Introduction to the Quality Triangle
Priorities and Balance
Have you ever worked on a project with no deadlines, unlimited resources, and boundless scope? Probably not.
You may have worked under the guidelines of a quality triangle, also known as a project management triangle, iron triangle, or project triangle.
Why is that? Why the limits to our ability to create a product or improve a system?
First, the world we work and live within has limits. We have only so much time for work, only the available resources, and limited knowledge. We do our best with what we have to work with at the time.
Second, as I once was told while working on an accelerated test design, ‘if there isn’t a deadline, you’ll happily tinker with the plan and get the testing done.’ My boss was right of course.
The set of constraints shape our projects and products. By understanding the set of constraints, specifically how they frame decisions, then we can complete complex projects.
Numerous trade journal articles include a starting line concerning the increasing speed of product development cycles. The notion of increased pressure to make products faster, cheaper, and better in order to meet customer expectations is pervasive.
The triad traditionally includes time, cost, and quality. Andy Oppel suggests the initial use of a triangle to establish priorities originated with movie producers attempting to create a high-quality movie experience, quickly, and on a small budget.
Andy Oppel, 2009. Data Modeling: A Beginner’s Guide by Oppel, Andy (2009) Paperback, McGraw-Hill.
Dr. Martin Barnes introduced the triangle of objectives in the mid-1980s. Lock, Dennis. 2013. Project Management. 10th edition. Burlington, VT: Gower. http://site.ebrary.com/id/10665950.
Time: Meeting time to market targets not only sets a deadline for the team, but it also provides a mechanism for marketing, sales, promotions, and customer expectations around new product launches.
The time constraint may be business-driven given the increased revenue with new products. Or, the constrain may be seasonal. Holiday sales, life event connections (graduations and weddings), or major industry conferences all provide external-driven time constraints.
Cost: This breaks down into at least two major buckets. The development team and supporting systems have a cost. Salaries, office buildings, computers, etc. All have a cost whether or not a product launches.
Likewise, the product itself has a cost. Often called the bill of material costs it is part of the cost of goods sold. If you sell a widget for $100 and the materials, components, and assembly process combined cost $50 (cost per item produced) then there are $50 for marketing and selling costs leaving the remainder for profit.
Quality: One consideration when developing a product is how the finished product fits in the pantheon of available solutions. Your team may aim to create the luxury or deluxe solution in your space, or create a minimally viable product without any bells or whistles.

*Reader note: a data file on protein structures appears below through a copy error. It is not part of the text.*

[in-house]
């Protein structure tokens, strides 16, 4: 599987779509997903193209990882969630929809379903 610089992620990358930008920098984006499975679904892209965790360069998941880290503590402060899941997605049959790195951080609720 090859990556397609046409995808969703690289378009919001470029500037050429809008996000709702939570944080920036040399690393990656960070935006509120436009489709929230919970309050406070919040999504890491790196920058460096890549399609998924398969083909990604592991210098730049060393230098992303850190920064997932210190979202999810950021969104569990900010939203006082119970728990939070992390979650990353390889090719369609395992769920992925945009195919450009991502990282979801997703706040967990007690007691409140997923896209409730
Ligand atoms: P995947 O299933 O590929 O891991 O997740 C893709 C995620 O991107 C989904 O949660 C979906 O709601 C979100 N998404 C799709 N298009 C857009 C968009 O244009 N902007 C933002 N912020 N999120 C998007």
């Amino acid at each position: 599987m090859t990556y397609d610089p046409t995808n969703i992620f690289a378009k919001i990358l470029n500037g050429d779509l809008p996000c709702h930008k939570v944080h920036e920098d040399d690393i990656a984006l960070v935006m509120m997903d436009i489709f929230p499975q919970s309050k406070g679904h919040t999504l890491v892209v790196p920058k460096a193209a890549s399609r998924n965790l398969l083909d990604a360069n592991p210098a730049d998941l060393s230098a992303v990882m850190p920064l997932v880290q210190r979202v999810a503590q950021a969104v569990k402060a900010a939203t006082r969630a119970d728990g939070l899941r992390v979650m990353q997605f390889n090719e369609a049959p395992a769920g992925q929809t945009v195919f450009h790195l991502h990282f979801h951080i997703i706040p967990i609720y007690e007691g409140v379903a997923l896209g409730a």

The selection of materials, the setting of tolerances, the types, and the nature of features all involve the resulting quality of a product.
Time, Cost, and Quality can all become high priorities. The conventional wisdom is ‘pick two’. Let the third go.
If you want a product on time with a low cost, the team will likely have to cut functions, open tolerances, or sacrifice quality.
Setting priorities to achieve a high-quality product to meet a product launch window, the team may need additional money to hire staff, build prototypes faster, and use the best materials while adding the luxury set of features.
Given a budget for development and product costs yet wanting to meet specific quality levels may require more time to accomplish.
Fast, Good, Cheap is another triad invoking the same set of constraints. Here the idea is customers want solutions that are better, less expensive, and available sooner than in the past.
The Project Management Triangle
A tool for project management separates scope (product or system feature set, deliverables, and specifications) and quality. The triangle has Scope, Cost, and Time on the corners with Quality in the middle.
The idea is the effect of decisions concerning scope, cost, or time will impact the resulting quality. In this configuration, quality is seen as a relatively fixed target while the project manager has control of the other three elements.
Making the priorities for the four listed elements in the triangle explicit serves to guide decision-making across the organization. If time is the critical priority, then the decision that saves time or meets the deadline is a clear choice.
Priorities and Balance with Planning and Flexibility
A good practice in project management using this tool is to also establish thresholds that trigger consideration of priorities and goals. For example, if meeting the time to market goal requires eliminating critical product functionality or increase cost to an unprofitable level, then the project may need to ‘slip’ providing more time to meet the acceptable scope and cost targets.
The priorities are guidelines. If product profitability is the top priority, the development team can cost reduce a product by eliminating components, or streamlining production thus increasing profitability.
Of course, time, scope, cost, and quality are not the only constraints to consider. Risk, resources (people, skills, equipment), Robustness (reliability), Utility, Beauty or Elegance, provide a longer list. Your business, product, industry, and customers will help you set priorities. Using the quality triangle helps you communicate and understand the important tradeoffs for your decision-making.